Like I said in the comment: if management is so poor that they cannot do their job to motivate people and then cannot do their job to fire those people they fail to motivate then how can we blame those who are (mis)managed as "dead wood"? Clearly the layoffs are not coming from the middle managers who didn't do their job in the first place but from some "executive level" efficiency expert.
At Juniper (following Microsoft) they opted for a "bottom 20%" policy of requiring that 20% of every group be identified as a low performer. A group could have the best (or the worst) team but one in five had to be given a warning-you-must-improve-or-be-terminated rating. Guess who got these ratings? People management didn't like. The best managers assigned the failing ratings to themselves as an act of protest and quit. The demoralizing effects of such a system were clear. People started to churn to keep their jobs but churn isn't adding value, it's appearing valuable.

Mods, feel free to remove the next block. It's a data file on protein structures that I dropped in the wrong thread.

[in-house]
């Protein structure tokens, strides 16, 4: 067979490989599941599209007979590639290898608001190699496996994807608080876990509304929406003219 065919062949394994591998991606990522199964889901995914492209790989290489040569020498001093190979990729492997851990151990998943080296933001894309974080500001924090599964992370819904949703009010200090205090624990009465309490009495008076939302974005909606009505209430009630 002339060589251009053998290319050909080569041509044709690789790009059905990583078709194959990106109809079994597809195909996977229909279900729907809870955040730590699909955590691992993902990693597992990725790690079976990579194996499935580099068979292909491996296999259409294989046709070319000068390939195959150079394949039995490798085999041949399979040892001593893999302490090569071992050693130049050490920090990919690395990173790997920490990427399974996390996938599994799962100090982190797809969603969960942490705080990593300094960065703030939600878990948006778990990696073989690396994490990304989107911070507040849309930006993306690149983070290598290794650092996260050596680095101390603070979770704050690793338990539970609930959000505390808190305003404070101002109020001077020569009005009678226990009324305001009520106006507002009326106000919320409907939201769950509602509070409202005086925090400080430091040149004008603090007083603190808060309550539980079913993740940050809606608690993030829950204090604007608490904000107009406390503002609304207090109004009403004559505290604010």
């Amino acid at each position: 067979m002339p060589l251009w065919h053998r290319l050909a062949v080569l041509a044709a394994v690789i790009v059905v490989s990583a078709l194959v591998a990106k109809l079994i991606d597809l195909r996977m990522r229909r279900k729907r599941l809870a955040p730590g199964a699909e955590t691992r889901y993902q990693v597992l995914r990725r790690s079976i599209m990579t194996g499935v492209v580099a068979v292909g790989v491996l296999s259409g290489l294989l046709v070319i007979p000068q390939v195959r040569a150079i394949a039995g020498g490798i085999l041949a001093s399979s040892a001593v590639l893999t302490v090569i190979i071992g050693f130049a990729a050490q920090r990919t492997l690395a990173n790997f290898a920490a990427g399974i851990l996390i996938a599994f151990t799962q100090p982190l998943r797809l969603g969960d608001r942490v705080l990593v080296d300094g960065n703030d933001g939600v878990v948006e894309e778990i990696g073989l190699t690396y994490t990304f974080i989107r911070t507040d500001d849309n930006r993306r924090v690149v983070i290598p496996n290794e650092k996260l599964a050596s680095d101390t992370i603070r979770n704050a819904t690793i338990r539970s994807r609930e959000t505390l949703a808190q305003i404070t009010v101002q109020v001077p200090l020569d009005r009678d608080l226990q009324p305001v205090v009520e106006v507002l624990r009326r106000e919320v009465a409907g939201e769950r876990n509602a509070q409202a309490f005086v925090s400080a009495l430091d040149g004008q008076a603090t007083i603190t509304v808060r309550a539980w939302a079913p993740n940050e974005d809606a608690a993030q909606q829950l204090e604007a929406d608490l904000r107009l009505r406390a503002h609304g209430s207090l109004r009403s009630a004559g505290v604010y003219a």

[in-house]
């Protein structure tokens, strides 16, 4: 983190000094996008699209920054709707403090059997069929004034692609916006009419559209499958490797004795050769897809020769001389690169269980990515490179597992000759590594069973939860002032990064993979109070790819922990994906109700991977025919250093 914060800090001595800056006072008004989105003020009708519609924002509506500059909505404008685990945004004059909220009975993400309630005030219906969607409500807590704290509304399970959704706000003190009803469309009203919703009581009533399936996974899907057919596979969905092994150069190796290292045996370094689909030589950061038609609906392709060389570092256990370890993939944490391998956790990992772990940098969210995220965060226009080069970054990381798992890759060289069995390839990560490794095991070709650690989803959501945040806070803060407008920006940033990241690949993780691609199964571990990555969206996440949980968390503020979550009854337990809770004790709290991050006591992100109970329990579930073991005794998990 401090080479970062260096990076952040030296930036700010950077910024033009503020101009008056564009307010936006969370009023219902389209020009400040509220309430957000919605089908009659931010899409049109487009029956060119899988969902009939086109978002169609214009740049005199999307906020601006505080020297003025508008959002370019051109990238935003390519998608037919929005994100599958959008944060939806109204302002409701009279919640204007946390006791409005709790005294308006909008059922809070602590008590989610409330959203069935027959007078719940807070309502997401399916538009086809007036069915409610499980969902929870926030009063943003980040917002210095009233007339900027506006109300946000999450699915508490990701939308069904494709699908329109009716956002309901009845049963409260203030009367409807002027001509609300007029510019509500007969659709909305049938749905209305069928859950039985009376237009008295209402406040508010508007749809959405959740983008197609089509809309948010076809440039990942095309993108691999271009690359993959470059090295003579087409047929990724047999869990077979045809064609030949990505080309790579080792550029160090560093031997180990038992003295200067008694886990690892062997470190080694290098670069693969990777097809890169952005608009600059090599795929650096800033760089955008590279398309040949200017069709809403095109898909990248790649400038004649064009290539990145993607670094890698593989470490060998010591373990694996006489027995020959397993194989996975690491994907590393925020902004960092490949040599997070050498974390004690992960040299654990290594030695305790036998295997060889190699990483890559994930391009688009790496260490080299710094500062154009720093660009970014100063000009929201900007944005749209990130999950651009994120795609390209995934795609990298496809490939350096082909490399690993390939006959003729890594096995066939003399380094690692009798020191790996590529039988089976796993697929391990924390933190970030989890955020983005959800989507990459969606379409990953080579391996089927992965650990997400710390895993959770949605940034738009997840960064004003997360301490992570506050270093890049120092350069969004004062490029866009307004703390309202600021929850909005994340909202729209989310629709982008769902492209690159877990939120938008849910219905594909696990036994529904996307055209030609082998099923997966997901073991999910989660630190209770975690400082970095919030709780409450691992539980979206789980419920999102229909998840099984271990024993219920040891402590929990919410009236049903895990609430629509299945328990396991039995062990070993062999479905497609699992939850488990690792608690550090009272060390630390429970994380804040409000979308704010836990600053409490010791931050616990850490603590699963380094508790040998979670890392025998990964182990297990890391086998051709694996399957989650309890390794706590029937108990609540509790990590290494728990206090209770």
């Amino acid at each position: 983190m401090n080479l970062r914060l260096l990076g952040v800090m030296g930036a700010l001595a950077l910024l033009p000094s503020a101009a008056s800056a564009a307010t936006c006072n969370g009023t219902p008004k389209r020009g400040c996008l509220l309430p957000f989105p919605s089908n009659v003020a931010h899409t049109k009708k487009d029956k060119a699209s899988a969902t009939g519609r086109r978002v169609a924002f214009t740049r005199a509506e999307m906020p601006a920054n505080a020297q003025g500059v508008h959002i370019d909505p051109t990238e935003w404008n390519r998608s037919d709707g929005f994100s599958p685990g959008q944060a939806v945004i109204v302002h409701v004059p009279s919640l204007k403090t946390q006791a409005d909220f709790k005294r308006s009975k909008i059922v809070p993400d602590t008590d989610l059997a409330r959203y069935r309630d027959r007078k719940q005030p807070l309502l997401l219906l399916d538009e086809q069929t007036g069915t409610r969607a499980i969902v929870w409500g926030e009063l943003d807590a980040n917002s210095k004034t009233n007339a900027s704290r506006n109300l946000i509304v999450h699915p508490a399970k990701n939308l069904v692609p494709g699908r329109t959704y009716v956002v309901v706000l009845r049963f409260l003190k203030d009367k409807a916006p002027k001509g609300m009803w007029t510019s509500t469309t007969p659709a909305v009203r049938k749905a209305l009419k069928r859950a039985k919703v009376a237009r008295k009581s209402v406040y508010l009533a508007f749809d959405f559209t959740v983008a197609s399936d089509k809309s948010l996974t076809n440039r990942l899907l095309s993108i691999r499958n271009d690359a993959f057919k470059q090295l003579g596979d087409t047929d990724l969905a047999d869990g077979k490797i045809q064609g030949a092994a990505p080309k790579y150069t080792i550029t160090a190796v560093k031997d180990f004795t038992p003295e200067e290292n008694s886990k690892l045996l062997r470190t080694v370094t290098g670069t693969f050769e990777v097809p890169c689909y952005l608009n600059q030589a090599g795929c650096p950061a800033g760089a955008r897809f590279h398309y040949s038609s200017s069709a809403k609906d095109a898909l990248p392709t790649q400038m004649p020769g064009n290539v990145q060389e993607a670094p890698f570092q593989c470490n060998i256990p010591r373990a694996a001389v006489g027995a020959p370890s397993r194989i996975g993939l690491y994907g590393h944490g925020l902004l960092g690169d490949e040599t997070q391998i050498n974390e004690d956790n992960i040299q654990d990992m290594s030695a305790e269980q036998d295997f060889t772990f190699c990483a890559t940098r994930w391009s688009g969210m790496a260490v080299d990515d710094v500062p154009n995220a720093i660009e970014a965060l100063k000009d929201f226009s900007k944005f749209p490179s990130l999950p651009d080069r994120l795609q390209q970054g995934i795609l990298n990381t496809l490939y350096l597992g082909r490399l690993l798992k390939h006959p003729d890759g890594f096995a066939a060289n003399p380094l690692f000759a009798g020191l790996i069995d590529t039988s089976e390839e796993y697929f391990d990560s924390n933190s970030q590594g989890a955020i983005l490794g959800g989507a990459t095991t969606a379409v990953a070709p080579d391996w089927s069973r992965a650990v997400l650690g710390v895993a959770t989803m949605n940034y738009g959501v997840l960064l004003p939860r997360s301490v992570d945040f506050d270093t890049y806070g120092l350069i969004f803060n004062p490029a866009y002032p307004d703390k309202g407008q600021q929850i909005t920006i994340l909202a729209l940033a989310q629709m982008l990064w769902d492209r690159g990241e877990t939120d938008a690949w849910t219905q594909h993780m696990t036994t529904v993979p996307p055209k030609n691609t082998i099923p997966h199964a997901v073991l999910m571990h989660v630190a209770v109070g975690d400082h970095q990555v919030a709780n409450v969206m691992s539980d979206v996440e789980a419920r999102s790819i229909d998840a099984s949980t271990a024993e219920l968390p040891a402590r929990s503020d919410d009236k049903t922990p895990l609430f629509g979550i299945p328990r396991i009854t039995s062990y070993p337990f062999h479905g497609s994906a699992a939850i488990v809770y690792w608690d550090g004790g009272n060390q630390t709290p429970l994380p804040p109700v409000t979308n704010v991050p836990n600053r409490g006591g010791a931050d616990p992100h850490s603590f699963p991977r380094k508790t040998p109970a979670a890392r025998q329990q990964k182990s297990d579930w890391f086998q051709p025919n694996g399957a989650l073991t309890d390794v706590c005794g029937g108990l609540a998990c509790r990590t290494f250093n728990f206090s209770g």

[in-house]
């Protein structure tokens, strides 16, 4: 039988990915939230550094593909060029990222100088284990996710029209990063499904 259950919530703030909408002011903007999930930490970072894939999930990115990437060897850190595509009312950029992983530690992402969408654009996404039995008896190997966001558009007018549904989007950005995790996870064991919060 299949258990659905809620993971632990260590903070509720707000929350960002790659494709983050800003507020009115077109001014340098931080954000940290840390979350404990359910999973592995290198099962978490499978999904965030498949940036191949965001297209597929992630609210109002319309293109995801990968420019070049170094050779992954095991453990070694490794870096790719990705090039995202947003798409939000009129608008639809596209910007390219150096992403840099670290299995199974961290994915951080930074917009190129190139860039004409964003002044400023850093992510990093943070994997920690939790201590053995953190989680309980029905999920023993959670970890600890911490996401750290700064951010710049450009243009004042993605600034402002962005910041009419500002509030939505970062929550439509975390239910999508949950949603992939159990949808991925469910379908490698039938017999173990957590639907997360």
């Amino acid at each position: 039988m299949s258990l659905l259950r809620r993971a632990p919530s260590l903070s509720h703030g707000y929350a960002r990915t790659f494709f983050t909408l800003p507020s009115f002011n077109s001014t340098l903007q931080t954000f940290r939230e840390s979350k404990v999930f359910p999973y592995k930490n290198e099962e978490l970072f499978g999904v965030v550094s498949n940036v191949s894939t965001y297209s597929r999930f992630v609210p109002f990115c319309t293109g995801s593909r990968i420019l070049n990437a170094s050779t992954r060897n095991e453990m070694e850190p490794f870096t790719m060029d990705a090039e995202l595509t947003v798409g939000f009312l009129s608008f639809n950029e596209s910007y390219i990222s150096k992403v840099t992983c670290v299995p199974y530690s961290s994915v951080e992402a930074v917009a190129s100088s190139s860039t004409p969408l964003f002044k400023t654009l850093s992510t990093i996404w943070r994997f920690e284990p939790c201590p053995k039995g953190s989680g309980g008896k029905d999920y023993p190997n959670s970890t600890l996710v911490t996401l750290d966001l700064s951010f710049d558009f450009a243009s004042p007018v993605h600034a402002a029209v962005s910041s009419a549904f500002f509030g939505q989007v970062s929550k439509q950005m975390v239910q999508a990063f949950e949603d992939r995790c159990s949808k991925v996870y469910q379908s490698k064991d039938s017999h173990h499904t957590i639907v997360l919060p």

Have you never worked at a job with morale destroying management? Have you never read Dilbert?
In my experience unproductive people are poorly managed, poorly motivated, poorly trained - and are rarely simply unproductive but demoralized and badly lead.
It is blaming the victim to call people who are laid off "dead wood". Bad management is all too common in IT.
Layoffs are the product of bad management, not poor work forces.